Henry Stimpson

Article Summary:

Article writing tips that will help you get published.

Article Writing Tips

Writing articles for magazines, newspapers and Web sites is one of the best ways you can promote your service, practice or product. Trade, business, professional and online publications are always hungry for good articles from experts. They get free copy. In return, you get valuable exposure for your organization.

To get your article published, you need to know the ropes. Here are some tips, gleaned from many years of experience:

Know what the editor is looking for.
Scan a few recent issues of the publication you want to get in. Sometimes you'll find that the articles are all staff written. If so, look for happier hunting grounds elsewhere.

If outsiders write some articles, check the format.
Is a certain column reserved for contributors, or are bylined articles interspersed throughout? Does the publication use 500-word op-ed pieces, lengthy articles or both types? Get a copy of the publication's guidelines for contributors. You can often find them on the publication's Web.

Many trade and some business publications publish editorial calendars, and again, usually post them on their Web site. These calendars help you pinpoint when editors are looking to cover certain subjects.

Go on a scavenger hunt.
You may already have the raw material for an article but not realize it. A text of a speech, a slide presentation, a detailed memorandum, a brochure or a report can often be transformed into an article by rewriting the material.

Write a summary.
Once you've targeted a publication, it's usually best to write a brief summary of the story you'd like to submit. Many editors prefer a query first; some only want to review finished copy. Go with whatever the editor wants to do.

The summary tells in a few brief paragraphs what you want to write about and how you plan to approach it. Ask for permission to proceed. Now the editor can tell you whether he or she's interested in the topic and may offer suggestions on writing the story. The summary will also serve as quick outline - a big help in getting started.

Get the facts.
Once you've gotten the okay from the editor, you can start writing. Gather up all the key facts that make your case. The more meat you can put in your story, the better. A little research pays off.

Take a stand.
Most publications want contributors to have a definite viewpoint. You don't need to provoke a raging controversy, but some basic stance or theme should form the framework for your story. The reader should come away with a few strong key points that serve your cause.

Use examples and stories.
Your article will come alive for readers when you can use real-life examples to bolster your points.

Sorry, no commercials.
The best way to get your story killed is overt commercialism. Most publications won't let you directly mention your own product. But you can sometimes get your commercial message across indirectly. A sales pitch, if subtly disguised, may pass muster. And it will go over better with readers than overt commercialism.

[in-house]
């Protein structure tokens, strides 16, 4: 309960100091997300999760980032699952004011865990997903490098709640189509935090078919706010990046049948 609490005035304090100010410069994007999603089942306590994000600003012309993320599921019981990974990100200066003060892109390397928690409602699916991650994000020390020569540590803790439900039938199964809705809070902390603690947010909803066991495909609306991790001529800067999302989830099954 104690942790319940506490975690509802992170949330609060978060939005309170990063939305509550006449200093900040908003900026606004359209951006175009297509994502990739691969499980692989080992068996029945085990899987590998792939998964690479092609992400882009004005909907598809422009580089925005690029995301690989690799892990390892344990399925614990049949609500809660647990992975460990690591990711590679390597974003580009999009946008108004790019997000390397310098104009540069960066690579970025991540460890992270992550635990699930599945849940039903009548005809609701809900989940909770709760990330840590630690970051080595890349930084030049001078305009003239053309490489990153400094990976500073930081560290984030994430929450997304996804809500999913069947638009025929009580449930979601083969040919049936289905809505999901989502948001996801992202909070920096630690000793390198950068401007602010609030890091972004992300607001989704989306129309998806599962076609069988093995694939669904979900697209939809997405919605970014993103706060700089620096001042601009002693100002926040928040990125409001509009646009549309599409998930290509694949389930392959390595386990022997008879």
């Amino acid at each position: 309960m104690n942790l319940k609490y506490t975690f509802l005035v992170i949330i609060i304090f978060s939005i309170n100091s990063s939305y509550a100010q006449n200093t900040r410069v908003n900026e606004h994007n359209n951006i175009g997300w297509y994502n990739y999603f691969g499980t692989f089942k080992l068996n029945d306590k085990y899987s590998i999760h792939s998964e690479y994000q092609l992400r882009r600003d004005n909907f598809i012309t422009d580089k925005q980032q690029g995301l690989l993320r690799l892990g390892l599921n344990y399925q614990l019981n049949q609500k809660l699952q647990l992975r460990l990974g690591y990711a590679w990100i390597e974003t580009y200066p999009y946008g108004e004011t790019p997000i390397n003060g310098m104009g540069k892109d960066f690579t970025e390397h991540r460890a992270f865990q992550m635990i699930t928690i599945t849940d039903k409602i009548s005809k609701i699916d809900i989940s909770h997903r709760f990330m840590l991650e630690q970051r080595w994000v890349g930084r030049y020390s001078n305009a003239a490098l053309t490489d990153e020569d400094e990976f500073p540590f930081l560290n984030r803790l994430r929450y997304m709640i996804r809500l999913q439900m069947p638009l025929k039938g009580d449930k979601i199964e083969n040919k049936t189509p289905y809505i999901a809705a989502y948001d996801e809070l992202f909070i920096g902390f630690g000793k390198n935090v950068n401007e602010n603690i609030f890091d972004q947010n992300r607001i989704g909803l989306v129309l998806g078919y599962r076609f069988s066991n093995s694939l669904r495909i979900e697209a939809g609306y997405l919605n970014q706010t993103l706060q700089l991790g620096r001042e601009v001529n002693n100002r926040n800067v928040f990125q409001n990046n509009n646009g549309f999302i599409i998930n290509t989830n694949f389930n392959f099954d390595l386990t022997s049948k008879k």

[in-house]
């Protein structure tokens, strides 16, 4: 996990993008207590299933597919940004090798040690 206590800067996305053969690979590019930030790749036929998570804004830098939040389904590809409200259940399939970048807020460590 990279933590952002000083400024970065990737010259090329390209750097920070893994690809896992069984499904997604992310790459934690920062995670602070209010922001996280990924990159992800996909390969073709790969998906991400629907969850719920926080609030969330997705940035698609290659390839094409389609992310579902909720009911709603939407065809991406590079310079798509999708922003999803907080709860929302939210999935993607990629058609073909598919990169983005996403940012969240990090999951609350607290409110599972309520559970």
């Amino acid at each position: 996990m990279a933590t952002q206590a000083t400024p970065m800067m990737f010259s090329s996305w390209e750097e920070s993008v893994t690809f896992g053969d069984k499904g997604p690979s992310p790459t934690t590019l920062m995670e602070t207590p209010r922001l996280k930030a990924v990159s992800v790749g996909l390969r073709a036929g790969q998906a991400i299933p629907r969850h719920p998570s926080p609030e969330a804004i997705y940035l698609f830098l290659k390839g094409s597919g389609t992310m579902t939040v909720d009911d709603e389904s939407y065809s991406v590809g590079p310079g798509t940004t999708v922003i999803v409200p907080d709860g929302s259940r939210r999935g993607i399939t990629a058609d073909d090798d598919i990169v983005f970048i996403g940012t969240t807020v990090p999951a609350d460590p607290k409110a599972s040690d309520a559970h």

Make benefits the benefits of your service or product generic and avoid "we" and "I."
For example, do not write: "We ghostwrite articles that effectively position clients as industry leaders." Instead, write: "A professional writer can ghostwrite articles that can help position a company or an executive as an industry leader."

Keep the "buzz" down.
Know your audience. In a trade publication, some industry jargon is okay. But if you're trying to get published in a more general publication, skip the buzzwords.

If in doubt, always choose plain English. Simple words usually say a lot more than big ones.

Check your organization.
Check through your article to ensure it's organized logically. Let an unbiased person read it and give you an opinion whether it flowed well and made sense.

Submit and follow up.
Editors are notoriously pressed for time; some won't get back to you with an acceptance or rejection. If, after a reasonable amount of time has passed, politely follow up and ask the editor if he or she has decided whether to accept your article. If the answer is no, find out if it can be rewritten to satisfy the editor. If not, send it to another publication immediately.

Recycle for more bang for the buck.
Now you've got the story published. You're basking in glory, sending copies to clients and colleagues. Now take the next step. Try to get the article published elsewhere.

For instance, let's say that your article is about the reducing the risks of getting hit with an employee lawsuit. It's pretty likely you can take the same article, or a slightly recast version, and get it published in a human resources magazine, a local business journal and trades serving various industries.

Reprint it.
To get the most value from a published article, get permission from the publication it appeared in and reprint it. Then you can add it to your sales kit or use it in direct mail or on your Web site. Executives can send copies to key contacts with a personal note. An article lends more credibility to your organization than any advertisement can.

Henry Stimpson, owner of Stimpson Communications, has 25 years of experience as a public relations professional and writer. He holds the Public Relations Society of America's APR designation, which is granted after passing rigorous written and oral examinations. Stimpson Communications provides public relations programs that build visibility and credibility in target markets. For more information, visit Stimpson Communications.com.

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